Tesla followed the delivery miss by chopping U.S. Model 3 and Model Y prices, a major surprise to Wall Street. It cut the base Model 3 RWD price by $1,250 to $38,990 and the Model Y Long Range by $2,000 to $48,490.
To maintain sales momentum, Tesla has aggressively cut vehicle prices throughout the year, which has dropped auto gross profit margins, excluding regulatory credits, below 20%. Tesla’s auto gross profit margins excluding regulatory credits peaked at 30% in Q4 2021. Tesla’s core margins tumbled to 19% in Q1 and 18.1% in Q2 of this year.
Analyst consensus had auto gross profit margins around 18.2% in Q3, according to FactSet. However, several analysts expected it to be in the 16%-17% range. On Tuesday, a day ahead of Q3 Tesla earnings, the Tesla imposed a $3,650 cut on the base Model 3 in the U.K.
Wedbush analyst Dan Ives, a longtime Tesla bull, wrote Monday that Wall Street would be “laser focused on the margin performance” in Q3.
Ives added that Wall Street has shown patience but that the “time to see a line in the sand for the price cuts is now here we believe investors will be listening for Musk to discuss the philosophy around price cuts going forward especially in the U.S. and China.”
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Tesla Earnings: Expectations Low, Cybertruck Focus
Late last week, Morgan Stanley analyst Adam Jonas wrote that “expectations seem quite low on the quarter.” Jonas said in his research note that “it is tough to find an investor who doesn’t expect negative revisions out of the quarter.”
Also on Monday, Piper Sandler analyst Alexander Potter lowered his price target on Tesla to 290 from 300 and kept an overweight rating on the shares.
“Cybertruck and other growth initiatives are on the horizon — but still, we wouldn’t be surprised if TSLA trades sideways, at best, in the coming months,” Potter wrote.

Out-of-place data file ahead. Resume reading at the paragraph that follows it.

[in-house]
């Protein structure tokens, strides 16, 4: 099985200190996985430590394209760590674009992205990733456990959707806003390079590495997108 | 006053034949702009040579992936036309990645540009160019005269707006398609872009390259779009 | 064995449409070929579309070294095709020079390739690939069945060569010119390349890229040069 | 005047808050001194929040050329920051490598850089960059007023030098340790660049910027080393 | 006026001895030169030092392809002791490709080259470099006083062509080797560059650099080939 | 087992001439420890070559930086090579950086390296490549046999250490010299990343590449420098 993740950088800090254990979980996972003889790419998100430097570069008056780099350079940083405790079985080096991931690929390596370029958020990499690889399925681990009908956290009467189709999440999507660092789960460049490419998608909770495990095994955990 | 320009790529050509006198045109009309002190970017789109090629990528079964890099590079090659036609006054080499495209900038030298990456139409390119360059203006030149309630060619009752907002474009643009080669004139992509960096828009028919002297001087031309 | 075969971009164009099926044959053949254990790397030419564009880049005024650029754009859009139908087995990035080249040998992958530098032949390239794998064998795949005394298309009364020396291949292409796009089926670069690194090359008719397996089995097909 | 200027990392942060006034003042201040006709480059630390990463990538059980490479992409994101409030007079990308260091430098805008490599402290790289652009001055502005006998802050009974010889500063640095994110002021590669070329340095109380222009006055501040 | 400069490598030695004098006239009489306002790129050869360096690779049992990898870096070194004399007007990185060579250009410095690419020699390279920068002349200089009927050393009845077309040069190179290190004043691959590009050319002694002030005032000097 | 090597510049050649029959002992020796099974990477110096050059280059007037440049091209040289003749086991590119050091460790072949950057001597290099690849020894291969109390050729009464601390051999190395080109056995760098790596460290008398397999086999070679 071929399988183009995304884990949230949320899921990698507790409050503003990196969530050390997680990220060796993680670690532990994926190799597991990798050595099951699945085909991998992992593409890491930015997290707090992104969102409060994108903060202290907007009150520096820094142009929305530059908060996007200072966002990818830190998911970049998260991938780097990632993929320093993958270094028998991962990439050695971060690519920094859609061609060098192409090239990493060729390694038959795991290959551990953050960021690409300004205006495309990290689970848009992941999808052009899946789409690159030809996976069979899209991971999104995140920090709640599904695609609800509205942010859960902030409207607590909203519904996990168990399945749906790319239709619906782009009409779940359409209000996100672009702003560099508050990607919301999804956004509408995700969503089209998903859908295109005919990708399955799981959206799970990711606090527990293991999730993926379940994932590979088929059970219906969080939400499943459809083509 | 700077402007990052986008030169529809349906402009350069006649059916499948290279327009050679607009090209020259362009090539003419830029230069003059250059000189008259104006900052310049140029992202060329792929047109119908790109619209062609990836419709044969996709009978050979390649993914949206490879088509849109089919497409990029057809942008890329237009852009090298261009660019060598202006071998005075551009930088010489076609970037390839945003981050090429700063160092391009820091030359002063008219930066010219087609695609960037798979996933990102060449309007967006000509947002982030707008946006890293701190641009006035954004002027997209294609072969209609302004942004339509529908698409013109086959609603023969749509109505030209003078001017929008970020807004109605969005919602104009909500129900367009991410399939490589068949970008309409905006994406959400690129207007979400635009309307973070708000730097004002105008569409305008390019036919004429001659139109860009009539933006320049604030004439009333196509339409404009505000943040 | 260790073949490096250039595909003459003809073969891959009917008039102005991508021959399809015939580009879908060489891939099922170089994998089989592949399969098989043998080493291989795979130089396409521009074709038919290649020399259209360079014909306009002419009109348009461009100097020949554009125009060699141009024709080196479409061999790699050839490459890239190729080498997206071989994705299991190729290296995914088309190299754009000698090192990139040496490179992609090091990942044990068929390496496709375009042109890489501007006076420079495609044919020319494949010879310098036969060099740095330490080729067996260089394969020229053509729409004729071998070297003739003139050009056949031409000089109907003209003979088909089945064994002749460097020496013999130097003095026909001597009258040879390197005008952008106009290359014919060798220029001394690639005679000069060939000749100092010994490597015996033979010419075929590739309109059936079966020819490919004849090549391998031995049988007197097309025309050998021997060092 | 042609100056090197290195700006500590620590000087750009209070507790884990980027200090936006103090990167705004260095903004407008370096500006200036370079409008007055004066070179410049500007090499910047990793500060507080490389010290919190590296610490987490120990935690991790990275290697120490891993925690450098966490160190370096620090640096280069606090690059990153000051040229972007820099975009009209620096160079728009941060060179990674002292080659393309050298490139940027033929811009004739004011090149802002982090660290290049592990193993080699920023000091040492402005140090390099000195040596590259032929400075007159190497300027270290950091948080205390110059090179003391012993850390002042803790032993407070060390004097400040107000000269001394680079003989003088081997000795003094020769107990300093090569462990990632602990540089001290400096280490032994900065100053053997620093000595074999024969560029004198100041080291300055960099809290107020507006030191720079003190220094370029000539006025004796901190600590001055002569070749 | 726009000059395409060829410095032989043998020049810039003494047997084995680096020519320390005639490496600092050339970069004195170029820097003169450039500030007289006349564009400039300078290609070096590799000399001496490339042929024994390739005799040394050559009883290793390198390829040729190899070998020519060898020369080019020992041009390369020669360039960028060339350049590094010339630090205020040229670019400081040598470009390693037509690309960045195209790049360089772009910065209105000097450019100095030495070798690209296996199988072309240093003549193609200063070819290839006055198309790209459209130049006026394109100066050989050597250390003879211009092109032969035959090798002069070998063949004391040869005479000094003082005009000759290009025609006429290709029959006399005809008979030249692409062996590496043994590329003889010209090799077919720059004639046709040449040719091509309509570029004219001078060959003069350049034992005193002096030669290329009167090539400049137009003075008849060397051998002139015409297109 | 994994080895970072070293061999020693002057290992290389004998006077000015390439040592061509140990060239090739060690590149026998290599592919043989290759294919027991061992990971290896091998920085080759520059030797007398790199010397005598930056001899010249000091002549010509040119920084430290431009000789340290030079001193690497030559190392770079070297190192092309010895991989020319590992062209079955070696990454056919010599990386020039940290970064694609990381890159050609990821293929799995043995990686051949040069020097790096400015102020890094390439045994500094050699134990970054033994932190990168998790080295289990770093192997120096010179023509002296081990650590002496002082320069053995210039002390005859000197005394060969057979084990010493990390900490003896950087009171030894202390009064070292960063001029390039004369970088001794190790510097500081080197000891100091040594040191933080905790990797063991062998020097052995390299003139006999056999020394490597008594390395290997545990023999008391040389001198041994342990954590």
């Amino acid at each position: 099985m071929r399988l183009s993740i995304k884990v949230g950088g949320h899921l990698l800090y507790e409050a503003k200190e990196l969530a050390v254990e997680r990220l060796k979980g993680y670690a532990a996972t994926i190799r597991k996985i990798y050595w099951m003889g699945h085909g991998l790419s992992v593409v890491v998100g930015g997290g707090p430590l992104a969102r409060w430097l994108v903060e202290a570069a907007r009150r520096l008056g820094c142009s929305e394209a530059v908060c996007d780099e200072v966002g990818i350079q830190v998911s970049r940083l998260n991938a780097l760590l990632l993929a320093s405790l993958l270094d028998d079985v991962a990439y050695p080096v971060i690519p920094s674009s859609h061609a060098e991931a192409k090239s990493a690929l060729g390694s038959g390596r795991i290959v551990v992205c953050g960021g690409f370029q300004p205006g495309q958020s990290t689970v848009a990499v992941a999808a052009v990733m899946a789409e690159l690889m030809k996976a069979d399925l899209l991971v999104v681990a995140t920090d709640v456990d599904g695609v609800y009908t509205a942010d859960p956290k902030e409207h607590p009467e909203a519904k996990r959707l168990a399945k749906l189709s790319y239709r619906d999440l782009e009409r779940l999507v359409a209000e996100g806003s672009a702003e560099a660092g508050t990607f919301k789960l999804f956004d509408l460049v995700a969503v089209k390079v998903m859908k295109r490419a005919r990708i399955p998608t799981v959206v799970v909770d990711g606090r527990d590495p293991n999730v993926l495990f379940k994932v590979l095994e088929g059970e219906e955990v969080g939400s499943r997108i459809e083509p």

Tesla Earnings And Stock Performance
Tesla stock currently resides below a 278.98 buy point in a cup-with-handle base, according to MarketSmith. Aggressive investors could use the Oct. 10 high of 268.94 as an early entry.
Last week, UBS lowered its 12-month Tesla stock-price target to 266, down from 290. This comes a month after the firm increased its TSLA target to 290 from 270. Meanwhile, Jefferies also recently reduced its price target on Tesla stock to 250 from 265. The firm predicts Q3 revenue will total $23.87 billion, with EPS of 64 cents.
On Oct. 9, Wells Fargo reiterated an equal weight rating on Tesla. The firm cut its 12-month price target on TSLA to 260, down from 265. Wells Fargo saw gross profit margins falling to 16.3% in Q3 and “further weakness in Q4,” with expectations of profit margins below 15%.
Tesla stock ranks fourth in the 35-stock IBD automaker industry group. The S&P 500 component has a 97 Composite Rating out of a best-possible 99. Tesla stock also has a 94 Relative Strength Rating and a 93 EPS Rating.
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Barbara Terrio is a seasoned business journalist, delving into the world of finance, startups, and entrepreneurship. With a knack for demystifying complex economic trends, she helps readers navigate the business landscape. Outside of her reporting, Barbara is an advocate for financial literacy and enjoys mentoring aspiring entrepreneurs.